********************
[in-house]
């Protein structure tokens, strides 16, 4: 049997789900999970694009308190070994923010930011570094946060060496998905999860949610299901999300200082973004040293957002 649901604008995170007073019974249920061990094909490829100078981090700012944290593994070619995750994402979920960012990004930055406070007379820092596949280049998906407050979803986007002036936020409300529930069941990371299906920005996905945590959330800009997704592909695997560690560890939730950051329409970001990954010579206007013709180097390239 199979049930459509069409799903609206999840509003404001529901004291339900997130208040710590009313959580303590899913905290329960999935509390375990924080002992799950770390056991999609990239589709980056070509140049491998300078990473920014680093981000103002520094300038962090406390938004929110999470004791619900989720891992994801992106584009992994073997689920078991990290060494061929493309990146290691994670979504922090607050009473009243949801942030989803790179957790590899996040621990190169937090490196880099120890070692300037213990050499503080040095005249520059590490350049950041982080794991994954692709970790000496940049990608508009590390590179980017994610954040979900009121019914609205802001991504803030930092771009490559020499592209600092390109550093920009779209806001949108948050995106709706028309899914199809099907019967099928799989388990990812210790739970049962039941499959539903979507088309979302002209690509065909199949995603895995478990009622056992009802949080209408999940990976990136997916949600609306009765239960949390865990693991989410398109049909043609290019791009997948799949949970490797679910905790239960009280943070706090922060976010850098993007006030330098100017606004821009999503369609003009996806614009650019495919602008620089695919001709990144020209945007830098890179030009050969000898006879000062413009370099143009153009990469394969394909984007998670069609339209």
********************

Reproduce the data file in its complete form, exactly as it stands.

[in-house]
């Protein structure tokens, strides 16, 4: 049997789900999970694009308190070994923010930011570094946060060496998905999860949610299901999300200082973004040293957002 649901604008995170007073019974249920061990094909490829100078981090700012944290593994070619995750994402979920960012990004930055406070007379820092596949280049998906407050979803986007002036936020409300529930069941990371299906920005996905945590959330800009997704592909695997560690560890939730950051329409970001990954010579206007013709180097390239 199979049930459509069409799903609206999840509003404001529901004291339900997130208040710590009313959580303590899913905290329960999935509390375990924080002992799950770390056991999609990239589709980056070509140049491998300078990473920014680093981000103002520094300038962090406390938004929110999470004791619900989720891992994801992106584009992994073997689920078991990290060494061929493309990146290691994670979504922090607050009473009243949801942030989803790179957790590899996040621990190169937090490196880099120890070692300037213990050499503080040095005249520059590490350049950041982080794991994954692709970790000496940049990608508009590390590179980017994610954040979900009121019914609205802001991504803030930092771009490559020499592209600092390109550093920009779209806001949108948050995106709706028309899914199809099907019967099928799989388990990812210790739970049962039941499959539903979507088309979302002209690509065909199949995603895995478990009622056992009802949080209408999940990976990136997916949600609306009765239960949390865990693991989410398109049909043609290019791009997948799949949970490797679910905790239960009280943070706090922060976010850098993007006030330098100017606004821009999503369609003009996806614009650019495919602008620089695919001709990144020209945007830098890179030009050969000898006879000062413009370099143009153009990469394969394909984007998670069609339209």